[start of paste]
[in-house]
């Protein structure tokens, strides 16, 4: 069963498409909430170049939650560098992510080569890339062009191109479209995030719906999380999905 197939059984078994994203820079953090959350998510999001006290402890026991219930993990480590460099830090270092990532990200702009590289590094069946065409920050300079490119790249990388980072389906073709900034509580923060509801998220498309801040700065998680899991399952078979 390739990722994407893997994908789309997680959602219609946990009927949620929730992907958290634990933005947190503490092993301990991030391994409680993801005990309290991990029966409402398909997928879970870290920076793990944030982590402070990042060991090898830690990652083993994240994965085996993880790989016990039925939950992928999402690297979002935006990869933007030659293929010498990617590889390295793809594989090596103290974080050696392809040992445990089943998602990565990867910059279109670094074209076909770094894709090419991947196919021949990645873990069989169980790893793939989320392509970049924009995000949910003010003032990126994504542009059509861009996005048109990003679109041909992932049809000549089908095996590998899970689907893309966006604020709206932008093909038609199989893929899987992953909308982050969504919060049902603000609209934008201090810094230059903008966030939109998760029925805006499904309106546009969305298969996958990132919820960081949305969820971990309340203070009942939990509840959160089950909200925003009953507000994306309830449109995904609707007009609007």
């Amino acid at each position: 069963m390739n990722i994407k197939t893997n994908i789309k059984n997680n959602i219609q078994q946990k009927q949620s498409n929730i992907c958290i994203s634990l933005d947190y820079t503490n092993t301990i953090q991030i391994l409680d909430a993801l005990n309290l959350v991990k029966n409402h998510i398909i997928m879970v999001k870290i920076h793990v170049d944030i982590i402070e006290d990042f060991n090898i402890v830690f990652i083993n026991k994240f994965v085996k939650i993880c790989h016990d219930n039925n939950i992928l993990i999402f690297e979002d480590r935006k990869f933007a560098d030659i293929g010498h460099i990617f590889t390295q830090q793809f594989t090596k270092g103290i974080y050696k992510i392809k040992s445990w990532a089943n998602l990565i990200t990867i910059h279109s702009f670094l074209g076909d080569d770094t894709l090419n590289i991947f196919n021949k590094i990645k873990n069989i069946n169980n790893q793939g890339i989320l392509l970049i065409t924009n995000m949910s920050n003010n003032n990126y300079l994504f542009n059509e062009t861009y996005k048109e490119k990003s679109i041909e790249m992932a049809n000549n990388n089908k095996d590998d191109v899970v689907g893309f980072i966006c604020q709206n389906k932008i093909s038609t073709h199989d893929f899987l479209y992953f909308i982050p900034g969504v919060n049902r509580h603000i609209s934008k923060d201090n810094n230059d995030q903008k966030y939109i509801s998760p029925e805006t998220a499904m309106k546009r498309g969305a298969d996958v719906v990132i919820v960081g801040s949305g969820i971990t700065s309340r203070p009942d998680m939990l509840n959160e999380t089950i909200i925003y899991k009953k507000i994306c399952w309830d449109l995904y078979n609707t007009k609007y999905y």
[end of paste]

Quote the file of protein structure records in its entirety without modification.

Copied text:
[in-house]
């Protein structure tokens, strides 16, 4: 069963498409909430170049939650560098992510080569890339062009191109479209995030719906999380999905 197939059984078994994203820079953090959350998510999001006290402890026991219930993990480590460099830090270092990532990200702009590289590094069946065409920050300079490119790249990388980072389906073709900034509580923060509801998220498309801040700065998680899991399952078979 390739990722994407893997994908789309997680959602219609946990009927949620929730992907958290634990933005947190503490092993301990991030391994409680993801005990309290991990029966409402398909997928879970870290920076793990944030982590402070990042060991090898830690990652083993994240994965085996993880790989016990039925939950992928999402690297979002935006990869933007030659293929010498990617590889390295793809594989090596103290974080050696392809040992445990089943998602990565990867910059279109670094074209076909770094894709090419991947196919021949990645873990069989169980790893793939989320392509970049924009995000949910003010003032990126994504542009059509861009996005048109990003679109041909992932049809000549089908095996590998899970689907893309966006604020709206932008093909038609199989893929899987992953909308982050969504919060049902603000609209934008201090810094230059903008966030939109998760029925805006499904309106546009969305298969996958990132919820960081949305969820971990309340203070009942939990509840959160089950909200925003009953507000994306309830449109995904609707007009609007």
């Amino acid at each position: 069963m390739n990722i994407k197939t893997n994908i789309k059984n997680n959602i219609q078994q946990k009927q949620s498409n929730i992907c958290i994203s634990l933005d947190y820079t503490n092993t301990i953090q991030i391994l409680d909430a993801l005990n309290l959350v991990k029966n409402h998510i398909i997928m879970v999001k870290i920076h793990v170049d944030i982590i402070e006290d990042f060991n090898i402890v830690f990652i083993n026991k994240f994965v085996k939650i993880c790989h016990d219930n039925n939950i992928l993990i999402f690297e979002d480590r935006k990869f933007a560098d030659i293929g010498h460099i990617f590889t390295q830090q793809f594989t090596k270092g103290i974080y050696k992510i392809k040992s445990w990532a089943n998602l990565i990200t990867i910059h279109s702009f670094l074209g076909d080569d770094t894709l090419n590289i991947f196919n021949k590094i990645k873990n069989i069946n169980n790893q793939g890339i989320l392509l970049i065409t924009n995000m949910s920050n003010n003032n990126y300079l994504f542009n059509e062009t861009y996005k048109e490119k990003s679109i041909e790249m992932a049809n000549n990388n089908k095996d590998d191109v899970v689907g893309f980072i966006c604020q709206n389906k932008i093909s038609t073709h199989d893929f899987l479209y992953f909308i982050p900034g969504v919060n049902r509580h603000i609209s934008k923060d201090n810094n230059d995030q903008k966030y939109i509801s998760p029925e805006t998220a499904m309106k546009r498309g969305a298969d996958v719906v990132i919820v960081g801040s949305g969820i971990t700065s309340r203070p009942d998680m939990l509840n959160e999380t089950i909200i925003y899991k009953k507000i994306c399952w309830d449109l995904y078979n609707t007009k609007y999905y």